The Jews have been well-integrated in the communal life of the city, participating actively in the United Fund and other charitable and educational institutions. Outstanding leaders in the general and Jewish community include Judge Phillip Forman, United States Circuit Court; Judge Sidney Goldmann, presiding judge of the Appellate Division of the Supreme Court of New Jersey; Bernard Alexander; Leon Levy; comedian Jon Stewart; and Expressionist painter Max *Weber.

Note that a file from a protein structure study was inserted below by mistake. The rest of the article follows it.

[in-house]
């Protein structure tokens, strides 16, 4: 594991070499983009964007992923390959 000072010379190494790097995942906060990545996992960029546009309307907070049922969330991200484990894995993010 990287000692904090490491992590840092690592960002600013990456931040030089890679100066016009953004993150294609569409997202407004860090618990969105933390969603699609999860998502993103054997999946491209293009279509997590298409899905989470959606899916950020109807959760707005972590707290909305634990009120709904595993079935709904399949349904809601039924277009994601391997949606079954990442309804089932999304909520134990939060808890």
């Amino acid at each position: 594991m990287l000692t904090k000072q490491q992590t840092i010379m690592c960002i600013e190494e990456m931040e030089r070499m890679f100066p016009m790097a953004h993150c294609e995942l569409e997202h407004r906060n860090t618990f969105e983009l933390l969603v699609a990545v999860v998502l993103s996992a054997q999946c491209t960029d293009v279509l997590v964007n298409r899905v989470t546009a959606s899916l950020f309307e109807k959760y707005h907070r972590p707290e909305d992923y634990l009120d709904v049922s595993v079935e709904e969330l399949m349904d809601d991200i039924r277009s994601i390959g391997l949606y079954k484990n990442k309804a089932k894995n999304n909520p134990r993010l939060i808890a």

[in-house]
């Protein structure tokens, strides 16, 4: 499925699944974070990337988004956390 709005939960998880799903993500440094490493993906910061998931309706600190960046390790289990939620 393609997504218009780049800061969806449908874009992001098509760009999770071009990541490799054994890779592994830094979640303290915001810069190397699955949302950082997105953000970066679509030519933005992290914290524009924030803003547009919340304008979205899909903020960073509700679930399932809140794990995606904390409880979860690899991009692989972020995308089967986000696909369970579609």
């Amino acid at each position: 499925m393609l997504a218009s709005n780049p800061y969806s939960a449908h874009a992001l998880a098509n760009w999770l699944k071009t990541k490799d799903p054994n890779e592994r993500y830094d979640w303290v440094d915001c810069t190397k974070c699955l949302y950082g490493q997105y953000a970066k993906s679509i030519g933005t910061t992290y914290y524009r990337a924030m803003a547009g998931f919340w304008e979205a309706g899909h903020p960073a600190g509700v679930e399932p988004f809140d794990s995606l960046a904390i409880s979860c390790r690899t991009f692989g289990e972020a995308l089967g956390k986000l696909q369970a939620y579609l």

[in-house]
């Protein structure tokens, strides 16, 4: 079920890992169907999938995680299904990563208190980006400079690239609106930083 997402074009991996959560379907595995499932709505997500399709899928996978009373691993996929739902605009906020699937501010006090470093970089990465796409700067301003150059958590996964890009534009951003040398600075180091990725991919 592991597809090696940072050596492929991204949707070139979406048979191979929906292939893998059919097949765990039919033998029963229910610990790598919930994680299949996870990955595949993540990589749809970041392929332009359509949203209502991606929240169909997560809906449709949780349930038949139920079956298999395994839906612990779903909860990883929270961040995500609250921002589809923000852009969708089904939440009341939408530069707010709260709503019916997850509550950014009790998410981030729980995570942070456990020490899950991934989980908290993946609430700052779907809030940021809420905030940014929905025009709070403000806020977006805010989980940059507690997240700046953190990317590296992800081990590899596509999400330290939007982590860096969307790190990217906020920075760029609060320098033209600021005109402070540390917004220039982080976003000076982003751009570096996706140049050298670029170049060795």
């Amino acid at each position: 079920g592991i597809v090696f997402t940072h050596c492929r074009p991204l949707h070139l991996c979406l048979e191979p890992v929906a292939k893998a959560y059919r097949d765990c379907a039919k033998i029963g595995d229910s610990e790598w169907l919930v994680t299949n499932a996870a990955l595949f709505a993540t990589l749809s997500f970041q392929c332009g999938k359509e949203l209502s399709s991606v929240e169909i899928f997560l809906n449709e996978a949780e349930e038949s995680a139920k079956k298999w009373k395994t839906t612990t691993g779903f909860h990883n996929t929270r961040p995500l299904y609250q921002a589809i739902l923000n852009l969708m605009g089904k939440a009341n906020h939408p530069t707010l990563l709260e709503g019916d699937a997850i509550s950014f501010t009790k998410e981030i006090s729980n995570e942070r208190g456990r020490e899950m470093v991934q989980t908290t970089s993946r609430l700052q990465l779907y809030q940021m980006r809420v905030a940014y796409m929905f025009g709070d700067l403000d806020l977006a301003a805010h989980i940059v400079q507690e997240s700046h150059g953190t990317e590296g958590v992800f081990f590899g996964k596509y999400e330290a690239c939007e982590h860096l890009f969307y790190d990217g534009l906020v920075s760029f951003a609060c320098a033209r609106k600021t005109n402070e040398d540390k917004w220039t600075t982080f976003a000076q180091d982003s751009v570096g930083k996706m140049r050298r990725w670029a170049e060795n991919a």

Trenton Historical Society, History of Trenton, 1679 – 1929, 2 (1929); J.S. Merzbacher, Trenton's Foreign Colonies (1908); Kohn, in: ajhsq, 53 (1964), 373–95; S. Robinson, Jewish Population of Trenton, n.j. (1949).
[S. Joshua Kohn /
David Weinstock (2nd ed.)]
"Trenton." Encyclopaedia Judaica. . Encyclopedia.com. (August 18, 2018). http://www.encyclopedia.com/religion/encyclopedias-almanacs-transcripts-and-maps/trenton
"Trenton." Encyclopaedia Judaica. . Retrieved August 18, 2018 from Encyclopedia.com: http://www.encyclopedia.com/religion/encyclopedias-almanacs-transcripts-and-maps/trenton